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That's unnecessary, that's unnecessary?

Hi All,

It's been a while since my last post, and for good reason as I have been super busy. I am making headway in getting my first ever flat! (soon to be free and be able to live how I want to), have changed jobs, which was the best decision ever, fasted for the month (thankfully Eid was this week so can eat and drink at normal times again), and generally been really busy. Throughout this time though I have been on social media (Twitter: @guyginamonos) and have been seeing posts about a straight pride event in Boston. So for this post I will be taking on the role of Jasmine Masters - because I have something to say...

Let's start with why people feel they need to have 'straight pride.' This rhetoric has grown from those people who fully oppose LGBT pride events. They feel that these events are unnecessary as they feel queer people are not alienated, discriminated against or that our lifestyles are 'wrong' and should not be celebrated. 'Straight pride' has also risen from people who want some form of pseudo-equality and that if queer people can be proud, then why cannot cis heterosexual couples also be proud? I would argue that the fact they are not targeted, discriminated against, abused, tormented or even made to feel unsafe just for being themselves is all the 'pride' and 'celebration' that they need. LGBT pride events are there for queer people to celebrate being themselves, to state to people that we exist, awe love ourselves and others within our community, to show people that we matter, that we should be made to feel safe and without fear of harm, judgement and have equality. Straight people do not need that message put out there. How many straight people have been targeted for their sexuality? how many have been abused for being straight? how many have had to deal with laws that condemn their sexuality and sexual preference? how many have to live in countries that promote the death penalty for being straight? The answer to all of these will be zero.

Institutions like marriage should be all the 'pride' straight people need. Look at how long it took for queer people to be given the same rights to marriage as straight couples. We had to fight for this equality, whereas it was just awarded to you as a by-product of your inherent sexuality. We had to break down barriers, have debate about religious connotations of marriage, come to agreements and compromise just to have that same basic right. Yet you feel you need to flaunt your straight lifestyle in a 'pride' event to show the world that you exist? You are the consideration of 'normal,' and that needs to change. Why can't queer people be seen as normal? Because you force heterosexuality in everyday life. Yet when we try to show that we exist, you are the first to say that we flaunt ourselves for attention. We try to educate people to see that we are normal, yet you protest and riot against us (as shown recently in the ongoing Parkfield school education debate). We try to live peacefully yet you want us to parade ourselves for your entertainment (as seen today in the horrific attack of a lesbian couple on a night bus: https://www.pinknews.co.uk/2019/06/07/london-night-bus-attack-gay-lesbian-couple/). But because we have a truly important parade once a year across the world, we 'flaunt' our lifestyle and 'brainwash' people into becoming queer.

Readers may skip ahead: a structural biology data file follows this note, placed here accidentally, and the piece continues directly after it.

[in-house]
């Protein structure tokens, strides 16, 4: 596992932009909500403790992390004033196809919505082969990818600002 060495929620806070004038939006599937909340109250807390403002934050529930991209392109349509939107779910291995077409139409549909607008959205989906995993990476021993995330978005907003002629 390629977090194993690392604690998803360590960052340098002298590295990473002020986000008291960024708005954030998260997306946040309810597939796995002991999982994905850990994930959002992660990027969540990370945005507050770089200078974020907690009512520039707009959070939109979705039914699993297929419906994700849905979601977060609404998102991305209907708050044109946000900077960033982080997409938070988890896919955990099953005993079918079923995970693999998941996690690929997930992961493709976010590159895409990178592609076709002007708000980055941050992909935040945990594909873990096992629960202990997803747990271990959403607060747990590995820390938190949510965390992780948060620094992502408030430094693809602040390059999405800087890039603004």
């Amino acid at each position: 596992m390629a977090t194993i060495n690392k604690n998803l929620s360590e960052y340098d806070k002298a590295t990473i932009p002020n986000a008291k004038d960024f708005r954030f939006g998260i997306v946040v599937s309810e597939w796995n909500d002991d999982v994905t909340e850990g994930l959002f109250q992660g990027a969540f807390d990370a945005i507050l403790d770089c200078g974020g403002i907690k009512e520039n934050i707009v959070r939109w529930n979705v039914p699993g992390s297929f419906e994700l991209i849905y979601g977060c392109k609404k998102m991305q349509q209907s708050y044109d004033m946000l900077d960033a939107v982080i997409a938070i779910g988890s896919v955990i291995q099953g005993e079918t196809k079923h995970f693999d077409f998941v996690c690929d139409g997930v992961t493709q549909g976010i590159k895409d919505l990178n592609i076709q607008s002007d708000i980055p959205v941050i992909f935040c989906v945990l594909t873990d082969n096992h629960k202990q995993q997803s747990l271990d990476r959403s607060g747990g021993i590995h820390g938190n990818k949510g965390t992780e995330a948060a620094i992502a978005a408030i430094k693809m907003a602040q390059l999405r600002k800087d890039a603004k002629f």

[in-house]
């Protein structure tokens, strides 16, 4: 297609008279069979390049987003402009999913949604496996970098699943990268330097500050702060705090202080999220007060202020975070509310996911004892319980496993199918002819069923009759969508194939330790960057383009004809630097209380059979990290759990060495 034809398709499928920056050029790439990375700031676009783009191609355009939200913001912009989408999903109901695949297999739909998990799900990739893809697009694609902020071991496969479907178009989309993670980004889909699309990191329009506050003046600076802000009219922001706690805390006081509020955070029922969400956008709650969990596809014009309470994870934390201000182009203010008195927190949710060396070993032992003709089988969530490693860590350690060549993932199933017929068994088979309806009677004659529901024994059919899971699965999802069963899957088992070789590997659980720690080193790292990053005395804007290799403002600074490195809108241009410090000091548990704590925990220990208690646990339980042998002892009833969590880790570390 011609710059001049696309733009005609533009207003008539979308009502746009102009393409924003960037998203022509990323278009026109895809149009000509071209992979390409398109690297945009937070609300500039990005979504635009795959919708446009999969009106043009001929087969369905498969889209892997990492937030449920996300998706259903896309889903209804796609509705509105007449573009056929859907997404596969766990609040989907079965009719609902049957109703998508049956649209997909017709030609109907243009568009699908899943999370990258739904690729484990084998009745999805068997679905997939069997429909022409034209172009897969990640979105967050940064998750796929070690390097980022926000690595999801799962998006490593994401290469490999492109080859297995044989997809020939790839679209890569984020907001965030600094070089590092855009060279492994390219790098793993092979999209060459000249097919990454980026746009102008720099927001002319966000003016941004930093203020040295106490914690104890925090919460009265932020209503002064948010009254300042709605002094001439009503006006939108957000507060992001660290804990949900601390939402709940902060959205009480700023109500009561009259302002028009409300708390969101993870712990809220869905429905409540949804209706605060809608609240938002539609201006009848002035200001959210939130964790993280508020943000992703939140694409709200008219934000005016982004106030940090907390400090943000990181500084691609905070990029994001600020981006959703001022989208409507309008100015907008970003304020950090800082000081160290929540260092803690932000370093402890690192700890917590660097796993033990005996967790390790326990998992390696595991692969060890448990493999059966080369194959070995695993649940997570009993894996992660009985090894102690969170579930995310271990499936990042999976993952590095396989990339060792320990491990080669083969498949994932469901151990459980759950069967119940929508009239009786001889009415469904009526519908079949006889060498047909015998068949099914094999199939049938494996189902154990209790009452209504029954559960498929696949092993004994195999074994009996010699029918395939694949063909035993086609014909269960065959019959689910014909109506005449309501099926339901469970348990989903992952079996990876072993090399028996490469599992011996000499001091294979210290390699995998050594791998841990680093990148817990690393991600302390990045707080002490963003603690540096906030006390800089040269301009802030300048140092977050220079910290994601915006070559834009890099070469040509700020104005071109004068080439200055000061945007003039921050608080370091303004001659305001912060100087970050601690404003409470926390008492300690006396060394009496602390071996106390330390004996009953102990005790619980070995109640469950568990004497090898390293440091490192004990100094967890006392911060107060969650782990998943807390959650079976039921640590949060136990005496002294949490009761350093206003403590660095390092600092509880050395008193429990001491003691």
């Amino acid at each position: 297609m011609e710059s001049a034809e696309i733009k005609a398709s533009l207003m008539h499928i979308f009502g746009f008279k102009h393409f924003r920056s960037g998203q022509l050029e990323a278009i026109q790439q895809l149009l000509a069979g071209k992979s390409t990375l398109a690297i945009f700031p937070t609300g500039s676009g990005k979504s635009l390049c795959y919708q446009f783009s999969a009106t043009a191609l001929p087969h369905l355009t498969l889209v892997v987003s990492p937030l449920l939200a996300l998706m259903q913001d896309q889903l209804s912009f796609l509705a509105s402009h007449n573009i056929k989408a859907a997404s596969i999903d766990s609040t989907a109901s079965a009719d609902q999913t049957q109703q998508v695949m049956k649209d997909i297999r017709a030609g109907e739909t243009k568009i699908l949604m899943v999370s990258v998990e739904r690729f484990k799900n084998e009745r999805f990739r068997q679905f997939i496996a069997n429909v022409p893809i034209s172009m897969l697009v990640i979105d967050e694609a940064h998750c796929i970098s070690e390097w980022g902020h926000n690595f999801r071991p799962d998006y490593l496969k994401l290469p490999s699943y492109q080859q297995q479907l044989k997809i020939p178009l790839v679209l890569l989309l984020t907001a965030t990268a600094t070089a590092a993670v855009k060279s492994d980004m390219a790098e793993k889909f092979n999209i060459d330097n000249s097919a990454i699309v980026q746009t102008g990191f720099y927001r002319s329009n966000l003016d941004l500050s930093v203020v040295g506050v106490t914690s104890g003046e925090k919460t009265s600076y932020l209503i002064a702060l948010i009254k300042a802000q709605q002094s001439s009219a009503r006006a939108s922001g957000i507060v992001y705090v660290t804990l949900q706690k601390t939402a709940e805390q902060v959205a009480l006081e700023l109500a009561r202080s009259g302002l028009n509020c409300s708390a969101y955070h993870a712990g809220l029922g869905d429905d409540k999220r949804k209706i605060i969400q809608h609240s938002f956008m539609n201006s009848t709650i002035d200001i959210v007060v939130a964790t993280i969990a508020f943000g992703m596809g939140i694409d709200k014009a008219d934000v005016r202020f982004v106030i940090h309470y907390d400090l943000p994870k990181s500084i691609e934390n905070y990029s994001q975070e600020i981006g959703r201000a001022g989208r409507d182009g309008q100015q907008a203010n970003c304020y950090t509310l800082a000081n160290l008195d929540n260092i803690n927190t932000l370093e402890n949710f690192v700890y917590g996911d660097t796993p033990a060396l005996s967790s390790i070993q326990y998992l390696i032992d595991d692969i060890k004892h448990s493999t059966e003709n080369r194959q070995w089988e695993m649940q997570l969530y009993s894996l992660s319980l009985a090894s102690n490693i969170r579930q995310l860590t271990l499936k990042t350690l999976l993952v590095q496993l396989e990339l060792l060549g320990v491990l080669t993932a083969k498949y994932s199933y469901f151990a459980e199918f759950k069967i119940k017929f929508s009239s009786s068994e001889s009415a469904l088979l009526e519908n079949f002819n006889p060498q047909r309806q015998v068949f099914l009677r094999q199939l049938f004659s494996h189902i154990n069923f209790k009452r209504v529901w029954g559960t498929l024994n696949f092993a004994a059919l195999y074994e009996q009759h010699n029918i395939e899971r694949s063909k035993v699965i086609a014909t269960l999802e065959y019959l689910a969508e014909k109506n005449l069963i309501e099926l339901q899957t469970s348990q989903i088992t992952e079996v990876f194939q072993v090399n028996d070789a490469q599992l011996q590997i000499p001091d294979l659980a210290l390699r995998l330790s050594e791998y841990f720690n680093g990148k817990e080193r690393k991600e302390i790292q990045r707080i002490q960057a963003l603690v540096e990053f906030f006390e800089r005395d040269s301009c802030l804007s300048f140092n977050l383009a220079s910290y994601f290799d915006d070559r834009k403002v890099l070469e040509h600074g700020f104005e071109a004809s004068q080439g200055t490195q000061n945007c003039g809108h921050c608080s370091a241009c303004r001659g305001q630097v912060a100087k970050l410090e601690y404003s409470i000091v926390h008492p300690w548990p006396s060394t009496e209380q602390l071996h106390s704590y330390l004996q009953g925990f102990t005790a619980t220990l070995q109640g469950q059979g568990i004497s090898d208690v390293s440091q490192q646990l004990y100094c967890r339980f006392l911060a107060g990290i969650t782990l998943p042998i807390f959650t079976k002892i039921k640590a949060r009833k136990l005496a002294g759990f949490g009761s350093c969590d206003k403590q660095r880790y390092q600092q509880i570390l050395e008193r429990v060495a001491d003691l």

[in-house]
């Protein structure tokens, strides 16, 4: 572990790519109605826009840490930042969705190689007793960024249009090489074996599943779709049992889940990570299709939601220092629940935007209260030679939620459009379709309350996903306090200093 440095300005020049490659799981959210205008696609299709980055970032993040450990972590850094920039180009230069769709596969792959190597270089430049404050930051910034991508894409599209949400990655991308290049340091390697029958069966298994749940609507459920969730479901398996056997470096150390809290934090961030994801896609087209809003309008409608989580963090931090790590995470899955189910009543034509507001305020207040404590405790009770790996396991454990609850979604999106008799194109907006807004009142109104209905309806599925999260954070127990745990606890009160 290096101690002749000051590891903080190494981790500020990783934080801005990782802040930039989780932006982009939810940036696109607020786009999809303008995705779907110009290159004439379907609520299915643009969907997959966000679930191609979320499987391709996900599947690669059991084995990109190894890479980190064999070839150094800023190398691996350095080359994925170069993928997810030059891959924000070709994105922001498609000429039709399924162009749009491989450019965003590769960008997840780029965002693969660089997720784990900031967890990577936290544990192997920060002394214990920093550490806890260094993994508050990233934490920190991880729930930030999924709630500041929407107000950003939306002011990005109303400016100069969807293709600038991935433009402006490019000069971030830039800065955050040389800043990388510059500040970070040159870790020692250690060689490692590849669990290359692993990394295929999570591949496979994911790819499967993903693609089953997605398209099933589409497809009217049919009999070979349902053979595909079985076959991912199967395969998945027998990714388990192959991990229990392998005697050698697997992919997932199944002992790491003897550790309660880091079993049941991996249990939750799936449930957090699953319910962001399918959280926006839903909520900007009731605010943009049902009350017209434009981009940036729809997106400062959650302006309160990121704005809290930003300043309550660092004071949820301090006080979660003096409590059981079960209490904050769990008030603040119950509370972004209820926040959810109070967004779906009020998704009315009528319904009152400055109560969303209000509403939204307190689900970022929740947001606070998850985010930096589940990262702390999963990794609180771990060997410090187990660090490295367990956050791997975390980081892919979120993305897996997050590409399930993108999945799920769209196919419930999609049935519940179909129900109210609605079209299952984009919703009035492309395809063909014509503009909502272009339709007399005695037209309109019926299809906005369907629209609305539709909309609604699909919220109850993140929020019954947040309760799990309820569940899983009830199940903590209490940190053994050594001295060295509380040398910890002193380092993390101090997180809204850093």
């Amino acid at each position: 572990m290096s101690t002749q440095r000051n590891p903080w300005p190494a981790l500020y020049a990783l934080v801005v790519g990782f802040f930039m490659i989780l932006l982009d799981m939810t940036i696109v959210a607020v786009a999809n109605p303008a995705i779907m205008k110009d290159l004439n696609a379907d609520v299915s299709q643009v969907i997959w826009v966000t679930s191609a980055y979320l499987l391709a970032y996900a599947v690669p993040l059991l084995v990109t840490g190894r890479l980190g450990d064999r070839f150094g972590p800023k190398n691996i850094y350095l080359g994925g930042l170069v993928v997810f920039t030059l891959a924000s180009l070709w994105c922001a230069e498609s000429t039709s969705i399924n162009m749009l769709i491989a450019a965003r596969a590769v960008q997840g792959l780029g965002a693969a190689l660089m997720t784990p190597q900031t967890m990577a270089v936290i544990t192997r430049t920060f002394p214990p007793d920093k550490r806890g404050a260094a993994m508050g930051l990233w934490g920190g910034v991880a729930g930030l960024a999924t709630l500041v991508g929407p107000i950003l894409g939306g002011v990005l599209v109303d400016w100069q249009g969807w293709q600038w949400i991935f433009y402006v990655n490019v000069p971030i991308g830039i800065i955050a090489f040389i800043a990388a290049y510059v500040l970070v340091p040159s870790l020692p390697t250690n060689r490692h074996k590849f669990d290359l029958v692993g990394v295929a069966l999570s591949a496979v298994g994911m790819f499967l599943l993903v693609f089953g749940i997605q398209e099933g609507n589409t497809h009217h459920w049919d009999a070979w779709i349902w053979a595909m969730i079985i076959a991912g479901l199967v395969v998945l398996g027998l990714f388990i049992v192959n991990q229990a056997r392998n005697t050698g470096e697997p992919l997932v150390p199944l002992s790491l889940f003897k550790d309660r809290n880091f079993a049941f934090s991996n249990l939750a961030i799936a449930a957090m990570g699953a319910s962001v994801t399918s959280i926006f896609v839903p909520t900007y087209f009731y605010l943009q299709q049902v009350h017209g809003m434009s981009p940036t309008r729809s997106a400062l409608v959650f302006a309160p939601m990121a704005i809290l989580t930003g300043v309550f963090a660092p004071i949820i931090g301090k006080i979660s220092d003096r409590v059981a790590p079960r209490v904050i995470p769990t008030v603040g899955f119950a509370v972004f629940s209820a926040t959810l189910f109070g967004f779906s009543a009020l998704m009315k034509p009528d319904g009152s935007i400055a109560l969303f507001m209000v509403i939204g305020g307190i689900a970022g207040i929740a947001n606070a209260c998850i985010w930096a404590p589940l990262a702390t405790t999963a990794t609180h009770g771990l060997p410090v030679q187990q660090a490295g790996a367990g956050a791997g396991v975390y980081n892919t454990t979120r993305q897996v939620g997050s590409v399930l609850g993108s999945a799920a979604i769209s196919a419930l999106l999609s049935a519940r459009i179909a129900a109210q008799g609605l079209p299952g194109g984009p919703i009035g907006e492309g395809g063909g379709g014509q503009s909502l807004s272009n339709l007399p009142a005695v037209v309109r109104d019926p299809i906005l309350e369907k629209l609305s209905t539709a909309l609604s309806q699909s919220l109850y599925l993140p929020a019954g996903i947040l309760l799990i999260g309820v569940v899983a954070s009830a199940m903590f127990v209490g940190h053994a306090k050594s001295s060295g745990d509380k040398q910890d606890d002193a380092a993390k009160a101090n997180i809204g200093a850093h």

I understand that we live in a world where free speech is a right to people, especially in Western countries. So I understand that people have the right to be able to celebrate 'straight pride.' But I do not understand why they would want to. It could be that they want to be controversial and show that they can do what they want, and celebrate whatever they want. But I truly believe the messages behind both prides will be completely different. LGBT pride events are a place of love, acceptance and shows of strength and support. They do not condemn heterosexuality. This 'straight pride' event already gives off an air of protest against LGBT people, and rings with the same noise of Trump supporters and UKIP voters. Those people who do not like change, multiculturalism and anything that they deem to be immoral or deviating from the 'norm.' It isn't an event for acceptance, but rather an event for hatred and condemnation.

Then again am I being close minded in thinking this way? Perhaps this event won't be spewing hatred towards the LGBT community. Perhaps it was born from the idea that equality is needed, and that if LGBT people can have an event to celebrate themselves, then why can't straight people? Perhaps it would give more platforms for debate, and for the LGBT community to talk with these people, and for each side to understand more about what makes us proud to be who we are. We can say that straight people should be thankful that they do not need to have pride events to show others that it is ok to be straight. We can discuss why I came to my initial conclusions of derision as to the very idea of having straight pride was unnecessary (and for those like me who had that same idea). In a world where we co-exist, perhaps we have to allow for each side to celebrate the way that they like, and accept each side for who they are. After all, the ideal world wouldn't have straight people against LGBT, it would just have people, free to live how they want and free of persecution and abuse.

That would be ideal.
A
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